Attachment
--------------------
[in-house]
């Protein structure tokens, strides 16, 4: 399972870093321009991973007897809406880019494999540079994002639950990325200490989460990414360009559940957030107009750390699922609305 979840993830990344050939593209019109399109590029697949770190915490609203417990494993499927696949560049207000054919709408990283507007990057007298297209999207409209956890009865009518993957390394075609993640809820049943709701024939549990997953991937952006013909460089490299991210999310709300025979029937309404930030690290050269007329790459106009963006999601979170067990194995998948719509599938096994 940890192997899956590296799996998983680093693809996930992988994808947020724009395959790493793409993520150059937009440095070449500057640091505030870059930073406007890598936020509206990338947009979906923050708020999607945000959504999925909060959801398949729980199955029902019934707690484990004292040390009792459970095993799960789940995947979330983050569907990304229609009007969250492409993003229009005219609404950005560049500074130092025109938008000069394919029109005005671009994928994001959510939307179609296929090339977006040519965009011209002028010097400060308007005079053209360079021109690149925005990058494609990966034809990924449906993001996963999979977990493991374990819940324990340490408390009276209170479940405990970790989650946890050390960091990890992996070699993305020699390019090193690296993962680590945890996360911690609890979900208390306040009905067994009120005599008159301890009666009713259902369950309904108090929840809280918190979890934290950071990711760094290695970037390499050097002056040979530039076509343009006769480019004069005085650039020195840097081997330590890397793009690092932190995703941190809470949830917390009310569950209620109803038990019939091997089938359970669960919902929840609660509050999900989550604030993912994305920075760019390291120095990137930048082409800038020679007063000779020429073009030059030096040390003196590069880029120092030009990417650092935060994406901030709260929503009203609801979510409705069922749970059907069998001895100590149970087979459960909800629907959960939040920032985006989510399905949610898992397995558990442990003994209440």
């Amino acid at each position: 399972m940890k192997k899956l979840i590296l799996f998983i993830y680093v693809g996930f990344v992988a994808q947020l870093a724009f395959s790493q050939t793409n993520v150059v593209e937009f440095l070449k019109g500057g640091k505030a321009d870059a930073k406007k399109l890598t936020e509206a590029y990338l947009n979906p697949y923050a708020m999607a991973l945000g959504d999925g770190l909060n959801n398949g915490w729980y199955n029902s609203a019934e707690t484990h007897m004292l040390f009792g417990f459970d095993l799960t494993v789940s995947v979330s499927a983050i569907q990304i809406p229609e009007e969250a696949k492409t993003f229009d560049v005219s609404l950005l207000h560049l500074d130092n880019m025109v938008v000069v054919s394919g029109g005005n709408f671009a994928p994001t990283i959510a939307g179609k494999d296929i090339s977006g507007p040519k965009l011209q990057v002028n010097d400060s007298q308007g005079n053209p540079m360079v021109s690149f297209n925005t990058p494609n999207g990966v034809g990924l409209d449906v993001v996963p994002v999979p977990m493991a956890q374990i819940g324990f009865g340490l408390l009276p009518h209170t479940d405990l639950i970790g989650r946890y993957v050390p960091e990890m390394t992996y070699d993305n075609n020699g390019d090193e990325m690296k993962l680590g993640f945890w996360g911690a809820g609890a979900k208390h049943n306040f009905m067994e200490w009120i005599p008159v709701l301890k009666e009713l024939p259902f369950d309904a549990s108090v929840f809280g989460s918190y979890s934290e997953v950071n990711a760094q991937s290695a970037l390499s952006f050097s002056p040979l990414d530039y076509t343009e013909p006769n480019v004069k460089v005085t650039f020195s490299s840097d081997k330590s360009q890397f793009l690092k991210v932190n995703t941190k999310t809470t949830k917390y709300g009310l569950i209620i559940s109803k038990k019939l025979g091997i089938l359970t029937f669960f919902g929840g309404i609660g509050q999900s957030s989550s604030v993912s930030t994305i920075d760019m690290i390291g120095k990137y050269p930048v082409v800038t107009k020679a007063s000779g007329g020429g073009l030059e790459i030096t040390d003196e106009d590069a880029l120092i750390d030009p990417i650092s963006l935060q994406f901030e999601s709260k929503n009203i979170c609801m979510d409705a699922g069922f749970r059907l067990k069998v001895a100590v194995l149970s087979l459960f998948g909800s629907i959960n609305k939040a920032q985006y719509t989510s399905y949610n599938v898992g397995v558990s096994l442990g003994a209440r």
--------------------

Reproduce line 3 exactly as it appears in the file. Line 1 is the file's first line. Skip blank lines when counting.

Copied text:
């Amino acid at each position: 399972m940890k192997k899956l979840i590296l799996f998983i993830y680093v693809g996930f990344v992988a994808q947020l870093a724009f395959s790493q050939t793409n993520v150059v593209e937009f440095l070449k019109g500057g640091k505030a321009d870059a930073k406007k399109l890598t936020e509206a590029y990338l947009n979906p697949y923050a708020m999607a991973l945000g959504d999925g770190l909060n959801n398949g915490w729980y199955n029902s609203a019934e707690t484990h007897m004292l040390f009792g417990f459970d095993l799960t494993v789940s995947v979330s499927a983050i569907q990304i809406p229609e009007e969250a696949k492409t993003f229009d560049v005219s609404l950005l207000h560049l500074d130092n880019m025109v938008v000069v054919s394919g029109g005005n709408f671009a994928p994001t990283i959510a939307g179609k494999d296929i090339s977006g507007p040519k965009l011209q990057v002028n010097d400060s007298q308007g005079n053209p540079m360079v021109s690149f297209n925005t990058p494609n999207g990966v034809g990924l409209d449906v993001v996963p994002v999979p977990m493991a956890q374990i819940g324990f009865g340490l408390l009276p009518h209170t479940d405990l639950i970790g989650r946890y993957v050390p960091e990890m390394t992996y070699d993305n075609n020699g390019d090193e990325m690296k993962l680590g993640f945890w996360g911690a809820g609890a979900k208390h049943n306040f009905m067994e200490w009120i005599p008159v709701l301890k009666e009713l024939p259902f369950d309904a549990s108090v929840f809280g989460s918190y979890s934290e997953v950071n990711a760094q991937s290695a970037l390499s952006f050097s002056p040979l990414d530039y076509t343009e013909p006769n480019v004069k460089v005085t650039f020195s490299s840097d081997k330590s360009q890397f793009l690092k991210v932190n995703t941190k999310t809470t949830k917390y709300g009310l569950i209620i559940s109803k038990k019939l025979g091997i089938l359970t029937f669960f919902g929840g309404i609660g509050q999900s957030s989550s604030v993912s930030t994305i920075d760019m690290i390291g120095k990137y050269p930048v082409v800038t107009k020679a007063s000779g007329g020429g073009l030059e790459i030096t040390d003196e106009d590069a880029l120092i750390d030009p990417i650092s963006l935060q994406f901030e999601s709260k929503n009203i979170c609801m979510d409705a699922g069922f749970r059907l067990k069998v001895a100590v194995l149970s087979l459960f998948g909800s629907i959960n609305k939040a920032q985006y719509t989510s399905y949610n599938v898992g397995v558990s096994l442990g003994a209440r």